Cell proliferation for renewal and growth is a process of self-evident physiological significance. Less evident, but no less important for body functions and health, is the process of programmed cell death called apoptosis. A few examples of apoptosis will illustrate its significance.
Most T lymphocytes originating in the thymus have the ability to attack and destroy body components and would cause serious damage if they entered the blood circulation. Inside the thymus, these T lymphocytes receive signals that activate the apoptotic program encoded in their chromosomes. They are destroyed by apoptosis before leaving the thymus (see Chapter 14: Lymphoid Organs).
Most cells of the body can activate their apoptotic program when major changes occur in their DNA for example, just before a tumor appears, when a number of mutations have already accumulated in the DNA. In this way, apoptosis prevents the proliferation of malignant cells that develop as a result of accumulated mutations in the DNA. To form a clone and develop into a tumor, the malignant cell needs to deactivate the genes that control the apoptotic process.
Apoptosis was first discovered in developing embryos, where programmed cell death is an essential process for shaping the embryo (morphogenesis). Later investigators observed that apoptosis is also a common event in the tissues of normal adults.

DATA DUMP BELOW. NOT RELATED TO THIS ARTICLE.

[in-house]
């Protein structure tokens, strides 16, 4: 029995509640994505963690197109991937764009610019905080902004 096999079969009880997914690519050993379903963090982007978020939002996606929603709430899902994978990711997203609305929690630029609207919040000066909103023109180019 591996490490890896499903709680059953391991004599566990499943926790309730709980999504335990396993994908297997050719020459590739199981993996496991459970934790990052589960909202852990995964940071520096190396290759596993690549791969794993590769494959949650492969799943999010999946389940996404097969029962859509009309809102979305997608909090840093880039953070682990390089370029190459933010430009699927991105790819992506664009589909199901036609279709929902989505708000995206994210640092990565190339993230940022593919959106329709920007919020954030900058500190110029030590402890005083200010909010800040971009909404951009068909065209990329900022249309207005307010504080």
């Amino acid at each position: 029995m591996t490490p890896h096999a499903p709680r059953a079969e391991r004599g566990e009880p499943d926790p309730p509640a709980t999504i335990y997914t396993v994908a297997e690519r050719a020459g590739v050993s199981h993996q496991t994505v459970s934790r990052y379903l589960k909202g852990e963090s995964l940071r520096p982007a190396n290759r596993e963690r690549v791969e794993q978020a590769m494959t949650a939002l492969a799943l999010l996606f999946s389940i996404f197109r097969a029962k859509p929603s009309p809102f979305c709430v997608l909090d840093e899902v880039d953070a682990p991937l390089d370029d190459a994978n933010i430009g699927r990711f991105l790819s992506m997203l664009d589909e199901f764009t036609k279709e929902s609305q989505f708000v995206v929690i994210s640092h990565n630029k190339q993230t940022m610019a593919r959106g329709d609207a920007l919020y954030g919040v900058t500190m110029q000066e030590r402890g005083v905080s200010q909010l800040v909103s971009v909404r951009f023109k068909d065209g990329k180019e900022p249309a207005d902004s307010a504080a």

In apoptosis, the cell and its nucleus become compact, decreasing in size. At this stage the apoptotic cell shows a dark-stained nucleus (pyknotic nucleus), easily identified with the light microscope (Figure 3-24). Next, the chromatin is cut into pieces by DNA endonucleases. During apoptosis the cell shows cytoplasmic large vesicles (blebs) that detach from the cell surface (Figure 3-25). These detached fragments are contained within the plasma membrane, which is changed in such a way that all cell remnants are readily engulfed, or phagocytosed, mainly by macrophages. However, in macrophages the apoptotic fragments do not elicit the synthesis of the molecules that triggers the inflammatory process (see below).
Section of a mammary gland from an animal whose lactation was interrupted for 5 days. Note atrophy of the epithelial cells and dilation of the alveolar lumen, which contains several detached cells in the process of apoptosis, as seen from the nuclear alterations. PT stain. Medium magnification.
Electron micrograph of a cell in apoptosis showing that its cytoplasm is undergoing a process of fragmentation in blebs that preserve their plasma membranes. These blebs are phagocytosed by macrophages without eliciting an inflammatory reaction. No cytoplasmic substances are released into the extracellular space.